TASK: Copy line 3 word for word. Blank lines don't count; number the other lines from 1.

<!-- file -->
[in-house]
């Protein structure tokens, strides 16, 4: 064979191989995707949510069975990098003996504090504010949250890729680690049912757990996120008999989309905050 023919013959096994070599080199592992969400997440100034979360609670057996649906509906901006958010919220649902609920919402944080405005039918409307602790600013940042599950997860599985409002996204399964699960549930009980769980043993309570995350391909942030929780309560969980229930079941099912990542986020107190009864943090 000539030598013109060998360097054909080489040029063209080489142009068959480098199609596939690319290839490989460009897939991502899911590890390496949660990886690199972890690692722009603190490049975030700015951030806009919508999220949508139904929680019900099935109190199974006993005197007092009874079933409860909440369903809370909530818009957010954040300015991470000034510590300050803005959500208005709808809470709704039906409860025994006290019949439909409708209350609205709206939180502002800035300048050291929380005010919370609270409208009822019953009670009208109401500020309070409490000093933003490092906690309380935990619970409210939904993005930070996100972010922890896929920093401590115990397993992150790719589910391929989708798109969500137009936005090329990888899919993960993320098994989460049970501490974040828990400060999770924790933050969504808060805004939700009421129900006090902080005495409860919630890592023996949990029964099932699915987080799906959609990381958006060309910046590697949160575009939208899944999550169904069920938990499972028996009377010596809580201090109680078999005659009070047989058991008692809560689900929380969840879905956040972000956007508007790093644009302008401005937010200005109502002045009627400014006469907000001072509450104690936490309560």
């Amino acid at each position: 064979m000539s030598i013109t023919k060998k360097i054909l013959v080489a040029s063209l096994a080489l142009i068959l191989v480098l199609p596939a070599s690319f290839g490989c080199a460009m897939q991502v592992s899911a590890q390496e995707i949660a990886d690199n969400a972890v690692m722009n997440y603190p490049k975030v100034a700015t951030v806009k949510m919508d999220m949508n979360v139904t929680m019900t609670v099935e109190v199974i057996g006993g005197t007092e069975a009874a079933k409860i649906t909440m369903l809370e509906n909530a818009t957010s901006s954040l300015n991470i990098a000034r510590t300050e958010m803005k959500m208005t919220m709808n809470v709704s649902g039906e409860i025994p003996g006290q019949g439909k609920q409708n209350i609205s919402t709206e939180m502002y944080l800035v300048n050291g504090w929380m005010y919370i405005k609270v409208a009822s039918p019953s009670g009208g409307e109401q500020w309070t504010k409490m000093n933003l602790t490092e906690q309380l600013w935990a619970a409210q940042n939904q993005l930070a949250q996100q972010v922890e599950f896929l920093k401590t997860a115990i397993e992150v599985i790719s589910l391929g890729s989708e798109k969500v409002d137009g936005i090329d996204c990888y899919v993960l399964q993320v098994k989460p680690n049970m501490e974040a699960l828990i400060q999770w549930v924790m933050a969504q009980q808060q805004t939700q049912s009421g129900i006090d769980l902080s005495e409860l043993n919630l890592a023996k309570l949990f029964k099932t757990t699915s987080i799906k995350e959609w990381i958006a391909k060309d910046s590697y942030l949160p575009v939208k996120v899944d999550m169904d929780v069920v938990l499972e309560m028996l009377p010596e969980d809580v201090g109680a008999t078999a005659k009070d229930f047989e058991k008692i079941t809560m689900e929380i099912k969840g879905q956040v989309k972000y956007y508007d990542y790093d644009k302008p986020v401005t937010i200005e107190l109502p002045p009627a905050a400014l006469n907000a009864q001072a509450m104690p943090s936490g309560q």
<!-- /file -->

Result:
């Amino acid at each position: 064979m000539s030598i013109t023919k060998k360097i054909l013959v080489a040029s063209l096994a080489l142009i068959l191989v480098l199609p596939a070599s690319f290839g490989c080199a460009m897939q991502v592992s899911a590890q390496e995707i949660a990886d690199n969400a972890v690692m722009n997440y603190p490049k975030v100034a700015t951030v806009k949510m919508d999220m949508n979360v139904t929680m019900t609670v099935e109190v199974i057996g006993g005197t007092e069975a009874a079933k409860i649906t909440m369903l809370e509906n909530a818009t957010s901006s954040l300015n991470i990098a000034r510590t300050e958010m803005k959500m208005t919220m709808n809470v709704s649902g039906e409860i025994p003996g006290q019949g439909k609920q409708n209350i609205s919402t709206e939180m502002y944080l800035v300048n050291g504090w929380m005010y919370i405005k609270v409208a009822s039918p019953s009670g009208g409307e109401q500020w309070t504010k409490m000093n933003l602790t490092e906690q309380l600013w935990a619970a409210q940042n939904q993005l930070a949250q996100q972010v922890e599950f896929l920093k401590t997860a115990i397993e992150v599985i790719s589910l391929g890729s989708e798109k969500v409002d137009g936005i090329d996204c990888y899919v993960l399964q993320v098994k989460p680690n049970m501490e974040a699960l828990i400060q999770w549930v924790m933050a969504q009980q808060q805004t939700q049912s009421g129900i006090d769980l902080s005495e409860l043993n919630l890592a023996k309570l949990f029964k099932t757990t699915s987080i799906k995350e959609w990381i958006a391909k060309d910046s590697y942030l949160p575009v939208k996120v899944d999550m169904d929780v069920v938990l499972e309560m028996l009377p010596e969980d809580v201090g109680a008999t078999a005659k009070d229930f047989e058991k008692i079941t809560m689900e929380i099912k969840g879905q956040v989309k972000y956007y508007d990542y790093d644009k302008p986020v401005t937010i200005e107190l109502p002045p009627a905050a400014l006469n907000a009864q001072a509450m104690p943090s936490g309560q």